In case the nuance in what’s different now versus Adobe’s 2007 decision to open source Flex isn’t apparent, the major difference is that the Flex community will extend the Flex code base without needing Adobe’s permission to do so. A new governance, following Apache’s well-established community rules, will be formed to determine the future direction of the codebase.
Since our inception RealEyes has been in close contact with Adobe’s Flash Platform team, we’re excited for this change in governance. RealEyes has always been super excited about the Spoon Project, and our Development Manager (Jun Heider) is very active in this community as the Infrastructure Chairman. We’ve seen that this is truly a community-driven initiative that is supported by Adobe to increase the volume, speed (and maybe even the quality) in which the Flex framework can grow.
We are excited to contribute further to the future of Flex and confident that, like other successful open source communities, the language will continue to evolve.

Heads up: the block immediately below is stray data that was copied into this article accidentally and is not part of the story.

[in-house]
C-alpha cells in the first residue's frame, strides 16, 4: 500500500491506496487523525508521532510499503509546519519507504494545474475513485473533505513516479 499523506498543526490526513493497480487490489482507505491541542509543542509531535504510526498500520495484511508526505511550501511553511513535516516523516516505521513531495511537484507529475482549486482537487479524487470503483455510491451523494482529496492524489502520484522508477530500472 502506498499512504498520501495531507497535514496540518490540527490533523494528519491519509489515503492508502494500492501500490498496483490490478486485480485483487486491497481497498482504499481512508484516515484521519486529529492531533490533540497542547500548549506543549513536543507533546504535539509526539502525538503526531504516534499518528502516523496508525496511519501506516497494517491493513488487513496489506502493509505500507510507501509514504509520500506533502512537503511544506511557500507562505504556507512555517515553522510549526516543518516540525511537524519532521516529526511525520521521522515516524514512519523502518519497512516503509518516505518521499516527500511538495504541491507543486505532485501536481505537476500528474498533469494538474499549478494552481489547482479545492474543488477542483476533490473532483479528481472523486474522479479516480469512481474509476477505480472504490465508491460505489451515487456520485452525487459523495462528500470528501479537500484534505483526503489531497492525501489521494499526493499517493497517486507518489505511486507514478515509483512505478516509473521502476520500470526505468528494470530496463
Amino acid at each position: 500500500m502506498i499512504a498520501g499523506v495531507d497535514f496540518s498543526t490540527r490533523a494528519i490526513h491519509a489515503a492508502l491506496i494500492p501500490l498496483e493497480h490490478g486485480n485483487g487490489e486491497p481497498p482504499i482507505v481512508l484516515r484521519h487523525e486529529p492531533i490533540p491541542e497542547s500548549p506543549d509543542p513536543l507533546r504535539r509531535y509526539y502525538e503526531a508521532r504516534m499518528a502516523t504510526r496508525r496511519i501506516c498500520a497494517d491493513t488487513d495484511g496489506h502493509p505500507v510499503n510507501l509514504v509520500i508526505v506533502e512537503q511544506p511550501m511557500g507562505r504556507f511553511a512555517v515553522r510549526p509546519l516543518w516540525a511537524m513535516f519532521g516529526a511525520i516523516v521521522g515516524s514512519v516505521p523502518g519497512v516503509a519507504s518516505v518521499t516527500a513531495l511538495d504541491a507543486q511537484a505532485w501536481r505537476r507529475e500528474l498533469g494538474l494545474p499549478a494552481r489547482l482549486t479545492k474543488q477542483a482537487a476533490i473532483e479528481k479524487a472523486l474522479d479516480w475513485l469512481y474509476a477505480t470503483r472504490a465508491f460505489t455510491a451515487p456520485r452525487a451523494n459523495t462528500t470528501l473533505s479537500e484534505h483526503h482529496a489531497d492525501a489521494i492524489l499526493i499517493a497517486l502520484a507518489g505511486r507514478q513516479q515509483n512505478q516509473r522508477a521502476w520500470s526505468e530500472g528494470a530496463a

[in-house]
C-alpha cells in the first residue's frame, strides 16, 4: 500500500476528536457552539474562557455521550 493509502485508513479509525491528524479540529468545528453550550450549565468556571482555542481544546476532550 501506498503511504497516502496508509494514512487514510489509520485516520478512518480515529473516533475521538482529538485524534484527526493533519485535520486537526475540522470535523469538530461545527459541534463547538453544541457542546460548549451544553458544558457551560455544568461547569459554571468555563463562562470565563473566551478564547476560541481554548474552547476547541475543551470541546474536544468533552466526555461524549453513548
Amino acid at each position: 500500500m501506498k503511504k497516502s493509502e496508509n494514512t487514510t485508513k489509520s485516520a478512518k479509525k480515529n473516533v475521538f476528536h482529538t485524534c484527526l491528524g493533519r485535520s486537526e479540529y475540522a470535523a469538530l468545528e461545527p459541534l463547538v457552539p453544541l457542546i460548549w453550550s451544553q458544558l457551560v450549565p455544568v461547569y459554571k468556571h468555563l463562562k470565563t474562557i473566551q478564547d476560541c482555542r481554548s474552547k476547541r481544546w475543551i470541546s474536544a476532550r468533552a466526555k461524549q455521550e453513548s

Also … Flex isn’t all of the Flash Platform
Sadly, many of the announcements that we’ve been talking about, including the open sourcing of Flex, led many to say that Flash is dead. That simply isn’t true. Let’s talk about what the Flex framework actually is: a particular framework used to structure Flash Platform development. Do you have to use it to develop Flash Platform applications? No. And, to be honest, RealEyes doesn’t use Flex in every Flash Platform project because sometimes that framework can make applications to “heavy”. If performance is of paramount concern for a Flash Platform application, Flex often cannot replace pure ActionScript.
Flash and Flex are not going away. Adobe is still committed to developing tooling to support development for the Flash Platform. Further, Adobe hasn’t open sourced the Flash Player, the most installed piece of software in the history of the internet. Adobe plans on steadily contributing to the Flex SDK in its open sourced project and we are working with the Flex community to make us contributors as well.
Adobe and Enterprise Applications